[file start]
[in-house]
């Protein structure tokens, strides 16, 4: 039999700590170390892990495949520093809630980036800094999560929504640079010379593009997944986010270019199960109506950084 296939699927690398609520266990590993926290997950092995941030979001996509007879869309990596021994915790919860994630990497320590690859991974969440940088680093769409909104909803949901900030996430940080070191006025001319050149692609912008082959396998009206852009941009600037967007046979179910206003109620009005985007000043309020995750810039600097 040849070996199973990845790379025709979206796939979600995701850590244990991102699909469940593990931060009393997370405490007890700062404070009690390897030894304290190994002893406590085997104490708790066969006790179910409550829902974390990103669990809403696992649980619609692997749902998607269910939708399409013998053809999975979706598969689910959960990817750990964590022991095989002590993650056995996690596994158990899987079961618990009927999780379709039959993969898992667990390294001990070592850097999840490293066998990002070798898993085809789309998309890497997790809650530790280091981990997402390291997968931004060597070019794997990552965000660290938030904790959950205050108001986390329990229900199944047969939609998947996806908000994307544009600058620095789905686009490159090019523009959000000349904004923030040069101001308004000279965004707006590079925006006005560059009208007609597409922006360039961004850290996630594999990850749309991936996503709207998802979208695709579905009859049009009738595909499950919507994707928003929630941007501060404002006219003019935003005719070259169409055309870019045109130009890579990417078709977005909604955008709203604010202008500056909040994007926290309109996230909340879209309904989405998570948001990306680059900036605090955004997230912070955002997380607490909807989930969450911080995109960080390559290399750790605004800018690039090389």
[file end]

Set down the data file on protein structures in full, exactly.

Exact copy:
[in-house]
């Protein structure tokens, strides 16, 4: 039999700590170390892990495949520093809630980036800094999560929504640079010379593009997944986010270019199960109506950084 296939699927690398609520266990590993926290997950092995941030979001996509007879869309990596021994915790919860994630990497320590690859991974969440940088680093769409909104909803949901900030996430940080070191006025001319050149692609912008082959396998009206852009941009600037967007046979179910206003109620009005985007000043309020995750810039600097 040849070996199973990845790379025709979206796939979600995701850590244990991102699909469940593990931060009393997370405490007890700062404070009690390897030894304290190994002893406590085997104490708790066969006790179910409550829902974390990103669990809403696992649980619609692997749902998607269910939708399409013998053809999975979706598969689910959960990817750990964590022991095989002590993650056995996690596994158990899987079961618990009927999780379709039959993969898992667990390294001990070592850097999840490293066998990002070798898993085809789309998309890497997790809650530790280091981990997402390291997968931004060597070019794997990552965000660290938030904790959950205050108001986390329990229900199944047969939609998947996806908000994307544009600058620095789905686009490159090019523009959000000349904004923030040069101001308004000279965004707006590079925006006005560059009208007609597409922006360039961004850290996630594999990850749309991936996503709207998802979208695709579905009859049009009738595909499950919507994707928003929630941007501060404002006219003019935003005719070259169409055309870019045109130009890579990417078709977005909604955008709203604010202008500056909040994007926290309109996230909340879209309904989405998570948001990306680059900036605090955004997230912070955002997380607490909807989930969450911080995109960080390559290399750790605004800018690039090389």